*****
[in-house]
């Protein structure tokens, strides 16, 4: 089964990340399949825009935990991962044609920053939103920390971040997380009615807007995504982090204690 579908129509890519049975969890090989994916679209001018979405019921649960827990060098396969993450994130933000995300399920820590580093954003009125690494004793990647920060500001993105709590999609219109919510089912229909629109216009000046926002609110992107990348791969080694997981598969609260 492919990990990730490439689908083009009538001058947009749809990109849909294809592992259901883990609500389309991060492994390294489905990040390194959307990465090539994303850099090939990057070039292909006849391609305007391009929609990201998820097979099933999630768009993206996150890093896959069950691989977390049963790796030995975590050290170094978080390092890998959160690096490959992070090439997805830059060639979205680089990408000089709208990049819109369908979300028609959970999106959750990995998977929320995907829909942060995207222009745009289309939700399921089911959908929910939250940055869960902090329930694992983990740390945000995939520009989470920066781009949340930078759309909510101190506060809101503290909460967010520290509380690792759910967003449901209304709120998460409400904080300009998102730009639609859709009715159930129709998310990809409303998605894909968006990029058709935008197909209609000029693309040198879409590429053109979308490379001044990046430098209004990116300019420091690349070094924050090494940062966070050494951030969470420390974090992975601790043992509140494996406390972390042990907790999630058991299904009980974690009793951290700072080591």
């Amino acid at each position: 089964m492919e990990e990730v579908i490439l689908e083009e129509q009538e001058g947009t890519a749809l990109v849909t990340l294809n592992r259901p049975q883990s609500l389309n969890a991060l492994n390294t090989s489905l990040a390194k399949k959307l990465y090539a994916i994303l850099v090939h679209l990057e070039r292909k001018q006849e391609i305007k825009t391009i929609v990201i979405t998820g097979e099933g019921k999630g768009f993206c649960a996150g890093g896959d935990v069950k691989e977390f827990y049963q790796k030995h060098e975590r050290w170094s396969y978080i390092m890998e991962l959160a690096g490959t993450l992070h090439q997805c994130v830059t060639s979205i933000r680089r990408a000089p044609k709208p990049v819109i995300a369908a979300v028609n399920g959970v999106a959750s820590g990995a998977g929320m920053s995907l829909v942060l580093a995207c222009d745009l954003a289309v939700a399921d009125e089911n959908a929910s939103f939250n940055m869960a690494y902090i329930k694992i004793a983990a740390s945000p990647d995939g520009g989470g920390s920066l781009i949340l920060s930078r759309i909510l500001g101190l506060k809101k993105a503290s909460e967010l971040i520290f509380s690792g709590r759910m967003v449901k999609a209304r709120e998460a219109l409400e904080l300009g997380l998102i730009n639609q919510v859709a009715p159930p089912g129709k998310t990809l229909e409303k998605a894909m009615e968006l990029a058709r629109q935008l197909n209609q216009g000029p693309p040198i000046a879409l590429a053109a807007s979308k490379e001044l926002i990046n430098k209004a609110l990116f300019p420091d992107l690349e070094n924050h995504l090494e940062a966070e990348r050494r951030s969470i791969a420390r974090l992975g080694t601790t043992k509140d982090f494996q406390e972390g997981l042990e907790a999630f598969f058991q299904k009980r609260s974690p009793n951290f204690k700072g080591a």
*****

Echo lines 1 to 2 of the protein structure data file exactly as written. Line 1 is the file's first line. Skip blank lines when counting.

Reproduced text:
[in-house]
């Protein structure tokens, strides 16, 4: 089964990340399949825009935990991962044609920053939103920390971040997380009615807007995504982090204690 579908129509890519049975969890090989994916679209001018979405019921649960827990060098396969993450994130933000995300399920820590580093954003009125690494004793990647920060500001993105709590999609219109919510089912229909629109216009000046926002609110992107990348791969080694997981598969609260 492919990990990730490439689908083009009538001058947009749809990109849909294809592992259901883990609500389309991060492994390294489905990040390194959307990465090539994303850099090939990057070039292909006849391609305007391009929609990201998820097979099933999630768009993206996150890093896959069950691989977390049963790796030995975590050290170094978080390092890998959160690096490959992070090439997805830059060639979205680089990408000089709208990049819109369908979300028609959970999106959750990995998977929320995907829909942060995207222009745009289309939700399921089911959908929910939250940055869960902090329930694992983990740390945000995939520009989470920066781009949340930078759309909510101190506060809101503290909460967010520290509380690792759910967003449901209304709120998460409400904080300009998102730009639609859709009715159930129709998310990809409303998605894909968006990029058709935008197909209609000029693309040198879409590429053109979308490379001044990046430098209004990116300019420091690349070094924050090494940062966070050494951030969470420390974090992975601790043992509140494996406390972390042990907790999630058991299904009980974690009793951290700072080591």